H&R: That’s interesting—how are hay and grains changing?
Mueller: First, there’s the natural evolution of the plant, especially with forage. Agricultural land is at a premium these days, and hay is often grown on ground that’s not suitable for other crops. We humans use our prime ground for our own plates! And the quality of ground dictates the nutritional quality of crop you produce. So the fewer acres available affects the nutrition of the hay grown.
Plus growers are allowing hays to become more mature at harvest, to increase the yield and meet demand. This also lowers the hay’s nutritional value somewhat.
When it comes to grains—oats, corn, barley—protein and especially the critical amino acids aren’t what they’re raised for; they’re mainly intended simply to provide calories.
All this means that the raw ingredients going into commercial feeds just aren’t the same as they used to be. I’m not saying they’re necessarily worse in all cases, but they’re definitely different and that difference is something we need to account for.
H&R: So how does your feed respond to that particular challenge?
Mueller: We’re specifically focused on those critical amino acids. We guarantee our product contains the four key amino acids required to fuel, repair, and recover muscle, and to produce a beautiful hair coat. A shortage of essential amino acids is probably the most important thing we’ve overcome with our feeds.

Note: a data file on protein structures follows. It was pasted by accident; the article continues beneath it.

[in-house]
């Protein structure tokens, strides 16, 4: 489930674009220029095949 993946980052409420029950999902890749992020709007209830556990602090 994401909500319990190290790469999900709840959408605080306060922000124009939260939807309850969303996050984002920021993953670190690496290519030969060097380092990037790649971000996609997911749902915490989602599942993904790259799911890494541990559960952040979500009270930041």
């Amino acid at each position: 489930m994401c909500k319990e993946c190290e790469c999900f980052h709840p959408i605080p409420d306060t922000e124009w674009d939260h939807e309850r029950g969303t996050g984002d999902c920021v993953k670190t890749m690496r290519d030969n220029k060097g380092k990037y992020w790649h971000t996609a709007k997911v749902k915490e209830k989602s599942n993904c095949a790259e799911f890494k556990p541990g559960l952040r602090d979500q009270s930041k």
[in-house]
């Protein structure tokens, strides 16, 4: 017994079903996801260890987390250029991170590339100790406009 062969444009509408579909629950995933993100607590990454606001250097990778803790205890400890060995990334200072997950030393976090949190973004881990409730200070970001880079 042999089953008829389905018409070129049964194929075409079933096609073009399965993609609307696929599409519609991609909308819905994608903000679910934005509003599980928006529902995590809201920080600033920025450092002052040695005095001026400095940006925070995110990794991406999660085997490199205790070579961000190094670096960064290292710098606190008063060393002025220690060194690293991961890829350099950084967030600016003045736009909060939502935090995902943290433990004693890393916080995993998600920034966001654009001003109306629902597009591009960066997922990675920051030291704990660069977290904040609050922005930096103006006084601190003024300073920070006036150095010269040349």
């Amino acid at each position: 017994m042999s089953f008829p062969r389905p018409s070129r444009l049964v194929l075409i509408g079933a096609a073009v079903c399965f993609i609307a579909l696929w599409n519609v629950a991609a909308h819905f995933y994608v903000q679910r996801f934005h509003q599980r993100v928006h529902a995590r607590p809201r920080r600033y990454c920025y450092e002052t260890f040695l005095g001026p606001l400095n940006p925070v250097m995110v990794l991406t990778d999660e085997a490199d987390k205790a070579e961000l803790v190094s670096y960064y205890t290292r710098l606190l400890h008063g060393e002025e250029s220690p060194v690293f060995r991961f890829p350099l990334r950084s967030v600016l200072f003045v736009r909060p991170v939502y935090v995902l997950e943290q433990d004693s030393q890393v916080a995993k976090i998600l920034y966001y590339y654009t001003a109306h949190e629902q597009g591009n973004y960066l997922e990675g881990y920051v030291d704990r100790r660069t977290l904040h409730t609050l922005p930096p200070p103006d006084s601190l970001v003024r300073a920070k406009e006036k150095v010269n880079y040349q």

You also need to manage the sugar-and-starch part of your horse’s diet. Forage is a big factor in that, but you need to know how much sugar and starch are in your commercial feed in order to know the total in your horse’s diet.
With ProElite, we reveal the amounts of sugar and starch in the feed right on the label—they’re guaranteed to be below a certain level. This enables you to keep accurate track of this part of your horse’s diet, which is important.
H&R: Yes, it can sometimes be really hard to tell exactly what’s in a commercial feed.
Mueller: That’s true. Some companies don’t provide any real information on the nutritional values of their feeds. Some put the numbers on a Web site or in sales material. But unless it’s right on the bag, the amounts aren’t guaranteed by law.